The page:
Daniel Libonati Gomes – Federal University of Pará, Brazil Thiago Henrique Bragato Barros – Federal University of Rio Grande do Sul, Brazil The Bias in Ontologies An Analysis of the FOAF Ontology Abstract: Knowledge Organization Systems (KOS), like thesauri, classification schemes, taxonomies, or ontologies, are essential tools for the organization and representation of information in various contexts and are often understood as neutral tools without any bias. However, we can argue representing information, even unconsciously, we can describe some form of prejudice, that is, what is a bias, by the person who creates the system. This selection of elements represented is required in any KOS since every representation has a specific function that is related to a context. Ontologies are an excellent example of this because, as Guarino, Oberle, and Staab (2009) state, these KOS need to delimit their goal to enable reuse and avoid problems arising from excess of ontological commitment. With that in mind, we seek to discuss possible bias that a KOS may have, but focusing on ontologies and taking as our object of analysis the Friend of a Friend (FOAF) ontology. Thus, we characterized this research as descriptive, with a qualitative approach. The objective of the review is to understand the implications of bias in these KOS, also seeking to discuss how Knowledge Organization, as a field of study, can act in the development of tools that recognize its own bias and still be able to perform its functions. For the analysis, the theoretical framework of Discursive Semiotics is used, which studies the formation of meaning as a phenomenon from a model called Generative Trajectory of Meaning (GTM). From this perspective, we can understand bias as a product of semiotic processes – figurativization, thematization, and discursivization (Greimas and Courtés 2013) – involving the KOS developer social-cultural contexts (Gomes and Barros 2019a, 2019b). From this theoretical understanding, all the elements that constitute the FOAF ontology – classes and properties – are analyzed, as well as its documentation available online. We concluded that bias is an inherent feature of a KOS and that Knowledge Organization could focus on conducting studies on technologies that enable information retrieval, taking into account this aspect of its tools. In order to : (1) go beyond the KOS bias, using, for example, "see also" connections that act as hyperlinks to systems with other biases that best fit the user's needs; or (2) "learn" the various perspectives that exist on the same topic, represent them in a KOS and drive users to those best suited to their needs – in which case issues such as Machine Learning and Artificial Intelligence should enter the discussion, making this tools more semantic enriched. 1.0 Introduction This study aimed to discuss the consequences of the presence of one or more biases in Knowledge Organization Systems (KOS), taking ontologies as an example of the presence of this bias. For this, we analyzed the elements that make up the Friend of a Friend (FOAF) ontology, which aims to represent individuals and their relationships, as its name already implies. We also seek, from the analysis, to demonstrate the importance that understanding and explaining the bias of a KOS can have since considering it can be fundamental for efficient information retrieval to occur. 237 2.0 The method For the analysis of the FOAF ontology, we used the theoretical tools of Discursive Semiotics, considering that, based on this theory, it is possible to understand the formation of the meaning of a discourse, which, in the present case, is an ontology. By discourse, we mean the concretization, in language, of a particular social, historical, ideological, and environmental context (Possenti 2009). Thus, Discursive Semiotics studies the mechanism by which a given discourse is shaped, and when applied to ontologies or KOS in general, it can reveal some important aspects of its constitution, especially those related to aspects that shape it (Gomes and Barros 2019b). Discursive Semiotics, for didactic reasons (Greimas and Courtés 2013), adopts a model called Generative Trajectory of Meaning (GTM), which organizes the formation of discourse in two levels of depth – that is, it goes from the semantic level to the discursive. It is essential to highlight that there are several GTM models, and we adopted in this work the one developed by Greimas and Courtés (2013). The GTM has two aspects: (1) semionarrative structures and (2) discursive structures. A semiotic analysis starts from the discursive structures – which organize the contextual elements that form the discourse and make it understandable – and go into the semionarrative structures – formed by elements called actants, which can act to each other and transforming it. The actants, in turn, are formed by even smaller and completely abstract units, called semes, which gain meaning from their interaction with opposite, complementary and contradictory semes. The interaction between semes generates what we can understand as the "meaning" or “particular meaning” of a given the word. As the focus of this work is the bias that possibly exists in an ontology, we chose to pay more considerable attention to the GTM's discursive level. At this level, there is a series of operations, which take place from semionarrative structures, covering them with the contextual component mentioned above – the social, historical, ideological, and circumstantial context. Operations that occur at this level are: • Discursivization: it makes explicit those involved in the discourse, forming actors (actorialization), as well as space (spatialization) and time (temporalization) in which they were enunciated; • Figurativization: the actors gain a semantic investment, becoming figures; that is, they we can understand as something real. • Thematization: it is an abstract thematic covering on which the figures act. Thus, all operations that occur from semionarrative to discursive structures come into contact with some linguistic system, thus forming lexemes (in a way, words), from which we interact and put the discourse into practice, considering a given context. However, this explanation is still too general and was designed especially for discourses in action, which is not the case with ontologies. These types of KOS were built generally, because of their reuse (Gruber 1995) and the domain representation and, because of that, ends up being quite a generalist. In previous works (Gomes and Barros 2019a), we highlight that the concepts that constitute ontologies can be understood, like any word, as lexemes formed from the semiosis operations explained above. Thus, the concepts can be considered figures within the represented discursive universe; that is, they went through the process of figurativization so that they have a precise semantic coating. Thematization occurs based 238 on the domain itself that is being represented in the ontology, considering that the understanding of the concepts is only possible from the abstract coating given by the themes. Finally, based on the existence of the ontologist (after all, it is they who constructs the discourse, the ontology), it is possible to affirm that actorialization, temporalization, and spatialization also occur. These processes allow us to situate concepts from the referents they seek to represent, together with the perspective of those who produce the discourse. The following figure shows how the elements that make up an ontology (including its developer) also in light of the level of GTM's discursive structures: Figure 1 – The GTM’s discursive structures on ontologies Therefore, the discussion carried out in this work we based in the idea that lexemes form an ontology gain meaning from the performance of a series of semiotic operations involving the formation of figures – which gain meaning because they are linked to some theme – and the formation of the ontologist as a semiotic actor, present in a specific time and space. Thus, the study of the FOAF ontology started from the semiotic approach. This research we characterized as descriptive and qualitative. The FOAF ontology was analyzed from its documentation 1 , which explains its objectives and constitution (classes and properties), and used the concepts presented in this section as a theoretical foundation. The analysis sought to clarify how the semiotic processes that occur in the GTM discursive structures end up generating a bias in the ontology, even against the will of the ontologist. Initially, we studied the general information of FOAF, such as its objectives and used, then we move on to the study of the classes and properties that comprise it. To check for the presence of bias in the ontology, we observe which of the classes and properties, as well their descriptions in the documentation, dialog with a more specific context or ideology – for example, which classes or properties represent things 1 FOAF Vocabulary Specification 0.99. Available at: 239 that are present in a given region of the world. Therefore, a class like foaf: Person2, based on the distinction between what is and is not a person, says much less about the bias of ontology than a property like foaf:gender, which has more significant social implications, given the discussions about gender, so we chose to pay more attention to foaf: gender. Thus, we selected some of these classes and properties to guide the discussion about the ontology bias. Starting from the explanation of the bias present in FOAF, we propose a discussion about how this bias can affect an ontology and the actions that can take so that this phenomenon is not necessarily an intentional problem. 3.0 The FOAF ontology and its bias The FOAF ontology, as stated in its documentation, was developed to connect people and information through the Web, and this information can be anything from documents of any support, data, or even just ideas in someone's mind. For this, FOAF integrates three types of networks: “social networks of human collaboration, friendship, and association; representational networks that describe a simplified view of a cartoon universe in factual terms, and information networks that use Web-based linking to share independently published descriptions of this inter-connected world” (Brickley and Miller 2014) FOAF's terms were divided into three broad categories: (1) Core, formed by terms that involve people and groups regardless of time and technology; (2) Social Web, formed by terms related to activities carried out on the Web; and (3) Linked Data utilities, formed by terms that can be useful for the Web community to connect data. Despite this division, the documentation explicitly distinguishes only the terms of categories 1 and 2. It is worth noting that this ontology can always be updated, with the insertion of new terms and that old terms, called "archaic" in the documentation, are always maintained in order to enable old forms to become modern again (Brickley and Miller 2014). The following image, taken directly from FOAF's documentation, explains all its classes and properties: Figure 2 – FOAF classes and properties As we can see, some classes and properties are quite general, as is the case with foaf:Agent, defined as something capable of doing something. This class can be used to represent situations in which the being who is acting in a given situation is not exactly a person or group of people (it can be a software bot, for example). A subclass of 2 To reference the names of the classes and properties of the ontology, we have chosen to use the same form as the one present in the FOAF documentation. Thus, something like foaf: Agent (capitalized) is a class, whereas foaf: knows (lowercase) is a property. 240 foaf:Agent is foaf:Person, used to represent people, and they may be alive, dead, or not even exist at all. This broader scope is fundamental in the case of FOAF, which is an ontology that aims to be widely reused in the most diverse situations that involve the connection between people and information on the Web. In the theoretical scope of Information Science, a concept present at FOAF that generates much discussion is represented in the class foaf:Document. We know that there are several perspectives on the concept of a document, such as those presented by Suzanne Briet (1951), Michael Buckland (1997), and Berndt Frohmann (2009). The FOAF documentation states only the following about this class: “The Document class represents those things which are, broadly conceived, ‘documents’” (Brickley and Miller 2014). With this definition of the class, quite broad, it is already possible to perceive more clearly the presence of bias in the ontology, although that specific bias does not generate any negative consequences. The definition of a document is not a common concern in all areas, but it is crucial for Information Science, which has, in this object (Buckland's "information as a thing" (1991)), one of its focuses of study. Thus, the ontology, even if indirectly and without an intention, ends up “taking sides", even if this does not produce harmful effects for what it proposes. However, there are elements in FOAF that are less subtle, and that makes the ontology bias even more explicit. The foaf:gender property, already mentioned, can cover several different perspectives. In a more conservative ideological perspective, there are only two genders, male and female; however, in a more progressive perspective, gender is understood in a much less fixed way. The FOAF documentation says the following about that property: “The gender property relates an Agent (typically a Person) to a string representing its gender. In most cases, the value will be the string 'female' or 'male' (in lowercase without surrounding quotes or spaces). Like all FOAF properties, there is, in general, no requirement to use gender in any particular document or description. Values other than 'male' and 'female' may be used, but are not enumerated here. The gender mechanism is not intended to capture the full variety of biological, social, and sexual concepts associated with the word 'gender'” (Brickley and Miller 2014). In other words, foaf:gender recognizes the diversity of perspectives about gender, so to avoid taking a stand and maintaining a high level of generality in ontology, they choose to leave the term open, without mandatory use in any circumstances, but indicating that the most common way to fill this property is with the strings "male" and "female." The authors themselves make it clear, later in the document, that they are aware of the difficulty of working with the concept of gender: "We have tried to be respectful of diversity without attempting to catalog or enumerate that diversity" (Brickley and Miller 2014). As explained in the previous section, we can explain this phenomenon of bias in an ontology using Discursive Semiotics and taking into account that an ontology is a discourse, the person responsible for developing the ontology, in the case of FOAF, ontologists have a bias. These subjects, being inserted in a given spatial, temporal reality, and being able to act on the things that exist in the world, end up transferring to the ontology a section of all these aspects that shape them. To understand this, we could imagine how the description of foaf:gender could be different 30 years ago, that is, the current description is the result of the temporalization process explained previously, responsible for inserting the actors in a particular temporal reality. The spatial aspect of FOAF's discourse can be seen when comparing the pairs of properties foaf:firstName X foaf:givenName and foaf:lastName X foaf:familyName. In 241 a way, each pair refers to the same thing, however, as the developers themselves claim, the “concepts of ‘first’ and ‘last’ names do not work well across cultural and linguistic boundaries; however they are widely used in address books and databases” (Brickley and Miller 2014), that is, although the two ways of referring to someone's first and last names are valid in some cultures, in others someone's last name is not the same as their family name. For example, in some Eastern countries, the first name is the family name, and the last name is the given name. We can also point out, as another example of the presence of contextual aspects of ontologists at FOAF, the inclusion of the property, labeled as “archaic”, foaf:dnaChecksum (which could be used to verify the data integrity in the DNA transference from a person), created as a joke by the developers. The only objective with this inclusion was to demonstrate the great diversity of properties that could be created to identify someone, some of which, the developers add, “we might find disturbing” (Brickley and Miller 2014). 4.0 The consequences of the presence of bias in FOAF and KOS in general In order to understand how a specific bias can affect an ontology like FOAF, it is worth highlighting some requirements that it must meet. According to Gruber (1995), an ontology must have: • clarity: the concepts present in an ontology must be clear and objective so that the definitions do not depend on social contexts or computational requirements. That is why ontologies are generally developed from a formal language, using logical axioms. Also, in order to facilitate the understanding of ontology by a human being, it is highly recommended that the definitions be documented in natural language (as is the case with the documentation analyzed here); • coherence: the axioms that make up the ontology must be coherent so that those logical inferences can be easily made. There can be no contradictions between the definitions; • extendibility: an ontology must be developed, taking into account that the vocabulary can be reused in some other situation. Thus, the elements that make up the ontology must be open enough so that new terms are inserted without the need to change those already present; • minimal encoding bias: ontologies must be formed by the concepts they want to represent regardless of the computational language used in their development since they are used by different systems of representation and styles of representation; • minimal ontological commitment: an ontology must have a minimal ontological commitment as possible in order to be able to share knowledge and reuse it, in addition to interoperability between systems. The fewer statements about the discursive universe that are made, the better, so that it is preferable, in many cases, that only the necessary (but not sufficient) characteristics of a given concept are made explicit (however, for reasons of clarity, when possible, a complete definition, with necessary and sufficient characteristics, must be provided). An ontology that “take sides” in a very explicit way faces the risk of not being able to meet its objectives efficiently, as this may affect some of the above requirements, 242 more specifically its clarity, extendibility, and ontological commitment. For example, if FOAF adopted only foaf:firstName and foaf:lastName to express the names of individuals, it would be committing itself to a more specific reality, unlike what happens with foaf:givenName and foaf:familyName, which serves the largest share of the world population. Besides, in the case of foaf: gender, the decision not to make this property mandatory or to define default values for it also had the purpose of maintaining the above requirements, which would not happen if the developers were more assertive in their opinion. In the case of other KOS, such as thesauri, the requirements above are different, especially concerning clarity or even ontological commitment. Many KOS must represent a given domain of knowledge in the most transparent possible way, with precise definitions (very different from the general characterization of ontologies). In such cases, the presence of a bias can further affect the retrieval of information through this KOS, as it can affect the way users interact with the information they seek (that is, KOS influences how the user understands the information) or negatively affect the retrieval of information, as how the information was represented may not be consistent with what the user understands. An excellent example of this can be seen in the work of Miranda and Costa (2019), in which the authors analyze the way a bibliographic representation of texts from Umbanda is made, finding cases in which books referring to this religion were inserted in class 133.4 of the DDC system (Demonology and witchcraft). In this situation, the bias of those responsible for classification is quite evident, since, for Umbandists, their belief has nothing to do with witchcraft. Based on these examples and the semiotic process of meaning formation not only of ontologies but of KOS in general, we understand that bias is an inherent element in information representation, although we try to avoid it. Even a very generalist ontology such as FOAF ends up “taking sides” regarding some themes. 5.0 Conclusion In this work, we started from the principle that a KOS can be understood as a discourse, being able to be analyzed by the theoretical tools provided by Discursive Semiotics, which allows us to understand how the meaning of that discourse is constructed. Thus, we analyzed FOAF ontology as a discourse, which carries with it some contextual aspects regarding who develops it (who they are, where they live when they are developing the ontology), so that, even against their will, it ends up transmitting in their elements some of these aspects. In other words, FOAF, like any KOS, is biased, and this is natural. However, it is necessary to think about how Knowledge Organization can deal with this bias since a KOS that transmits a particular idea in a very understandable way can end up negatively affecting information retrieval from its use. The inherent bias in KOS, we believe that to deal with this situation, it is necessary to develop studies focused on technologies that enable the use of bias in favor of the users. An idea can be found in FOAF itself: “If people publish information in the FOAF document format, machines will be able to make use of that information. If those files contain ‘see also’ references to other such documents in the Web, we will have a machine-friendly version of today's hypertext Web” (Brickley and Miller 2014). 243 The use of “see also” references in KOS, in general, could be a way of connecting systems that deal with the same topic but have different perspectives. Alternatively, even within a single system, to support the different perspectives that may exist. Another possible solution, considerably more complex, would be the KOS itself, being part of a more extensive system, having access to what the user tends to search for, and directing search results to those already known needs. In other words, KOS would learn what biases might exist in any topic and make a comparison between what it knows and what its user knows or usually research. In this case, the Knowledge Organization should bring issues such as Machine Learning and Artificial Intelligence to the discussions. Thus, the discussion proposed in this paper aimed to explain how, even in generalist KOS like ontologies, a bias can be evident, which can affect information retrieval. As this bias is natural and attempts to avoid it are not entirely adequate (for reasons explained by semiotics), we highlight that a paradigm shift towards accepting the KOS bias as a way to benefit the user could bring benefits. Since we understand bias as inherent to KOS, this work proposes that the developers of these tools pay attention to their ideas and recognize the wide variety of existing perspectives on the theme that they seek to represent in their systems. With this in mind, they could look for ways to direct users to tools that best fit their needs. This paradigm shift could occur from more straightforward changes, such as the “see also” references, or in the depth of studies on technologies that allow the automation of this process of verifying the bias and directing the user. References Brickley, Dan and Libby Miller. 2014. FOAF Vocabulary Specification 0.99 (01-14-2014). [rdf, xml] Briet, Suzanne. 1951. Qu’est-ce Que la Documentation?. Paris: Édition Documentaires Industrialles et Técnicas. Buckland, Michael K. 1991. “Information as a Thing” Journal of the American Society for Information Science 45, no. 5: 351-60. Buckland, Michael K. 1997. “What is a ‘Document’?” Journal of the American Society for Information Science 48, no. 9: 804–9. Frohmann, Berndt. 2009. “Revisiting ‘What is a Document?” Journal of Documentation 65: 291– 303. Gomes, Daniel Libonati and Thiago Henrique Bragato Barros. 2019a. “A Construção do Discurso em Ontologias: Um Estudo com Base na Semiótica Discursiva.” Informação e Informação 24, no. 3: 78–103. Gomes, Daniel Libonati and Thiago Henrique Bragato Barros. 2019b. “O Discurso em Ontologias: Uma Abordagem a Partir da Semiótica Discursiva.” In Organização do conhecimento Responsável: Promovendo Sociedades Democráticas e Inclusivas, edited by Thiago Henrique Bragato Barros and Natalia Bolfarini Tognoli. Belem: Ed. da UFPA, 372– 81. Greimas, A. J. and J. Courtés. 2013. Dicionário de Semiótica. São Paulo: Contexto. Gruber, Thomas R. 1995. “Toward Principles for the Design of Ontologies Used for Knowledge Sharing?” International Journal of Human-Computer Studies 43, nos. 5-6: 907-28. Guarino, Nicola, Daniel Oberle, and Steffen Staab. 2009. “What Is an Ontology?” Handbook on Ontologies, May, 1–17. Miranda, Marcos Luiz Cavalcanti de, and Costa, Deniz. 2019. “A Organização do Conhecimento Sobre Umbanda e sua Representação Bibliográfica: Uma Análise Exploratória a Partir de 244 Registros Biográficos.” In Organização do conhecimento Responsável: Promovendo Sociedades Democráticas e Inclusivas, edited by Thiago Henrique Bragato Barros and Natalia Bolfarini Tognoli. Belem: Ed. da UFPA, 419-27. Possenti, Sírio. 2009. Os Limites do Discurso. São Paulo: Parábola Editorial.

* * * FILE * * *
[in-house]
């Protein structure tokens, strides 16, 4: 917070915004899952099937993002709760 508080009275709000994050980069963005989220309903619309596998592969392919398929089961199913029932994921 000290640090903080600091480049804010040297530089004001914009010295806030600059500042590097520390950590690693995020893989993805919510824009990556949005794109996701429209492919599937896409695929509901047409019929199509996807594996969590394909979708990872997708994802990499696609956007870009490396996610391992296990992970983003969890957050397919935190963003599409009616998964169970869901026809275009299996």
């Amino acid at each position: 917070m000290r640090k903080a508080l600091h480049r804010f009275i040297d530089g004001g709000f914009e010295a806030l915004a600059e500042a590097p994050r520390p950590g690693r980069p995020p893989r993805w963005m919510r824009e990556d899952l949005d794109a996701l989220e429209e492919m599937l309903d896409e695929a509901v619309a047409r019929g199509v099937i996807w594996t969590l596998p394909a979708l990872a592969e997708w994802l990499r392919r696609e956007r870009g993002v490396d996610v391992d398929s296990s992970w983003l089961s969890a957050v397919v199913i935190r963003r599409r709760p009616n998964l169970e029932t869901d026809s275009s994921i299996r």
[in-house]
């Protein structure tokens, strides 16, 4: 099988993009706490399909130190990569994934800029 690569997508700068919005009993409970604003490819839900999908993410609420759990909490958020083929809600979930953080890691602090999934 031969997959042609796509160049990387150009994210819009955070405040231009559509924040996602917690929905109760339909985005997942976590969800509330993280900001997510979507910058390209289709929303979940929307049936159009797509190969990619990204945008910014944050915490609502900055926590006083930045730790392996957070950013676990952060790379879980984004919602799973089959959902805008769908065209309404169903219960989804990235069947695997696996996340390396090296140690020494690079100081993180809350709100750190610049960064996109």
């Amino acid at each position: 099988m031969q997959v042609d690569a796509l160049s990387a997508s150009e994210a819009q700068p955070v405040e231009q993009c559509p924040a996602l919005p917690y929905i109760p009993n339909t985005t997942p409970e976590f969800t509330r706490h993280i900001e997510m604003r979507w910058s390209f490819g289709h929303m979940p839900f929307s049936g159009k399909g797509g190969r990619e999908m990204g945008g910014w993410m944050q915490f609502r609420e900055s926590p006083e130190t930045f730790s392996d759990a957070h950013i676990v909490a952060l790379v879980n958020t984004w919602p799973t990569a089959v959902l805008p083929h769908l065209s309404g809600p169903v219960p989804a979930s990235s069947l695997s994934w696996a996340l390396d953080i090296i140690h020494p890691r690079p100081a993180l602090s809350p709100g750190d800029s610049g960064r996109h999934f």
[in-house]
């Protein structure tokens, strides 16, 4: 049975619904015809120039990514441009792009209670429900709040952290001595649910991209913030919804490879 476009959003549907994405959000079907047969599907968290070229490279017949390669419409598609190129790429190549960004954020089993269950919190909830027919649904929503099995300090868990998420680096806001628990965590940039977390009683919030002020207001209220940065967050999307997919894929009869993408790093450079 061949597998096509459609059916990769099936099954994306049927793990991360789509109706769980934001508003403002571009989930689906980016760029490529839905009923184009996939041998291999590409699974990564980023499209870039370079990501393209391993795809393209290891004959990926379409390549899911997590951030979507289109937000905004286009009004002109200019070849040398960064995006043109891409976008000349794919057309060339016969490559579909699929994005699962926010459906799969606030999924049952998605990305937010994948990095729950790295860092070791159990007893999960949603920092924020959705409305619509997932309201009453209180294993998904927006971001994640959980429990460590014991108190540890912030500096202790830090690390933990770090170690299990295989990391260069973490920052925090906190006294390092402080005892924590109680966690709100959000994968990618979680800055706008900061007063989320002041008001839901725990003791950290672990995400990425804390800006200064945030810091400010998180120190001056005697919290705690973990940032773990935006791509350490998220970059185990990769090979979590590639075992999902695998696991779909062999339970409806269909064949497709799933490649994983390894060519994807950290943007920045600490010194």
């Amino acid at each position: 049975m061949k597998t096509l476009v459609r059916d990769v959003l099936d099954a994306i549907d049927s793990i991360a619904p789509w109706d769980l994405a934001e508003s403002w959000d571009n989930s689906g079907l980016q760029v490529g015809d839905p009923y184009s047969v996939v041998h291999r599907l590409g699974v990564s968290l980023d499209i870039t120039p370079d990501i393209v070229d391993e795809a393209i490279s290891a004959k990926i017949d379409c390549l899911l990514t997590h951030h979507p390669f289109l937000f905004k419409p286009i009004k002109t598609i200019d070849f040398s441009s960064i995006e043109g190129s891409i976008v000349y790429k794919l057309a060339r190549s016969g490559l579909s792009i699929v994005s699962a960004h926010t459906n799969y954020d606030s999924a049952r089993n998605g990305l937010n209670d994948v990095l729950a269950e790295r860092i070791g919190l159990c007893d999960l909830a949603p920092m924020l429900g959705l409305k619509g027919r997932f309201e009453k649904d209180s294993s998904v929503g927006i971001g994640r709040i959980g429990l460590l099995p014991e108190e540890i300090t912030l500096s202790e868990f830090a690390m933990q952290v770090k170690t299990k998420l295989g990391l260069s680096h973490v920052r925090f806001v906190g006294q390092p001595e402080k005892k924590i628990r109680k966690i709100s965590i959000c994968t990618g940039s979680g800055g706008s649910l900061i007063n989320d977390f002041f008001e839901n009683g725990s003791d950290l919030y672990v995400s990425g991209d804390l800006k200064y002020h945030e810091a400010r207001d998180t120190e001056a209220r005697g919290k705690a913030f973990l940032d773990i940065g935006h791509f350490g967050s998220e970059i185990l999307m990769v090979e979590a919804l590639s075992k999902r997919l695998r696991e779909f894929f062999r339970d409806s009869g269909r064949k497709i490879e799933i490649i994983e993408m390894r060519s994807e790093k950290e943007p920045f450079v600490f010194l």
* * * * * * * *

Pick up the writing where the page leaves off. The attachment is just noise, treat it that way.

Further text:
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The proceedings explore knowledge organization systems and their role in knowledge organization, knowledge sharing, and information searching.